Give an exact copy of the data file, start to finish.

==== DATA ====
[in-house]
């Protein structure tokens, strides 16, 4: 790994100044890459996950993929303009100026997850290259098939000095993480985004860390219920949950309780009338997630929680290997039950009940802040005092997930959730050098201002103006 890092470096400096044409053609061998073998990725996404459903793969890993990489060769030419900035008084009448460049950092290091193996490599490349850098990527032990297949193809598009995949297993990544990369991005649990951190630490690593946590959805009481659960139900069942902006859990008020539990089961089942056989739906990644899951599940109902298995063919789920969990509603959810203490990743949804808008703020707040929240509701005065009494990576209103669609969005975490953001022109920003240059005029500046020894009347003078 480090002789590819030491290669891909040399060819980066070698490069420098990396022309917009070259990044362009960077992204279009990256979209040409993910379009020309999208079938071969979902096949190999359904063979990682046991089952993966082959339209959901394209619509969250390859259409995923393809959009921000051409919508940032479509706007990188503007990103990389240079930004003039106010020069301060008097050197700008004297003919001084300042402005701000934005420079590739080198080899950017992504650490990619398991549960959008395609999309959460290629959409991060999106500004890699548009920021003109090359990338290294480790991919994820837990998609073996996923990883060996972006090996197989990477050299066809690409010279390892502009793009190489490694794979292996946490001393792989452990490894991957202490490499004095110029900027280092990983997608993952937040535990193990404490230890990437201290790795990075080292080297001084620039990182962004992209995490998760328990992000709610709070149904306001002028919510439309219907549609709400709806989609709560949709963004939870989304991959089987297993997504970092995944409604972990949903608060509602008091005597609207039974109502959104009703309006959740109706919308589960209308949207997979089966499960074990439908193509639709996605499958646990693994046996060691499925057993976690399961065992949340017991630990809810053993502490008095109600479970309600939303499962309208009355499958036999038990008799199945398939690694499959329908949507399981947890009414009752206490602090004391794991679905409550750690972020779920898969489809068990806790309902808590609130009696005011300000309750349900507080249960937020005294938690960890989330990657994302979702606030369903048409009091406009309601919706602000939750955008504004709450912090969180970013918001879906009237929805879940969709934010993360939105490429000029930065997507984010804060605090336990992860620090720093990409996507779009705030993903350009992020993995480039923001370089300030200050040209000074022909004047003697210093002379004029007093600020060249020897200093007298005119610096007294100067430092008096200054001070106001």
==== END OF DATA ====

[in-house]
């Protein structure tokens, strides 16, 4: 790994100044890459996950993929303009100026997850290259098939000095993480985004860390219920949950309780009338997630929680290997039950009940802040005092997930959730050098201002103006 890092470096400096044409053609061998073998990725996404459903793969890993990489060769030419900035008084009448460049950092290091193996490599490349850098990527032990297949193809598009995949297993990544990369991005649990951190630490690593946590959805009481659960139900069942902006859990008020539990089961089942056989739906990644899951599940109902298995063919789920969990509603959810203490990743949804808008703020707040929240509701005065009494990576209103669609969005975490953001022109920003240059005029500046020894009347003078 480090002789590819030491290669891909040399060819980066070698490069420098990396022309917009070259990044362009960077992204279009990256979209040409993910379009020309999208079938071969979902096949190999359904063979990682046991089952993966082959339209959901394209619509969250390859259409995923393809959009921000051409919508940032479509706007990188503007990103990389240079930004003039106010020069301060008097050197700008004297003919001084300042402005701000934005420079590739080198080899950017992504650490990619398991549960959008395609999309959460290629959409991060999106500004890699548009920021003109090359990338290294480790991919994820837990998609073996996923990883060996972006090996197989990477050299066809690409010279390892502009793009190489490694794979292996946490001393792989452990490894991957202490490499004095110029900027280092990983997608993952937040535990193990404490230890990437201290790795990075080292080297001084620039990182962004992209995490998760328990992000709610709070149904306001002028919510439309219907549609709400709806989609709560949709963004939870989304991959089987297993997504970092995944409604972990949903608060509602008091005597609207039974109502959104009703309006959740109706919308589960209308949207997979089966499960074990439908193509639709996605499958646990693994046996060691499925057993976690399961065992949340017991630990809810053993502490008095109600479970309600939303499962309208009355499958036999038990008799199945398939690694499959329908949507399981947890009414009752206490602090004391794991679905409550750690972020779920898969489809068990806790309902808590609130009696005011300000309750349900507080249960937020005294938690960890989330990657994302979702606030369903048409009091406009309601919706602000939750955008504004709450912090969180970013918001879906009237929805879940969709934010993360939105490429000029930065997507984010804060605090336990992860620090720093990409996507779009705030993903350009992020993995480039923001370089300030200050040209000074022909004047003697210093002379004029007093600020060249020897200093007298005119610096007294100067430092008096200054001070106001």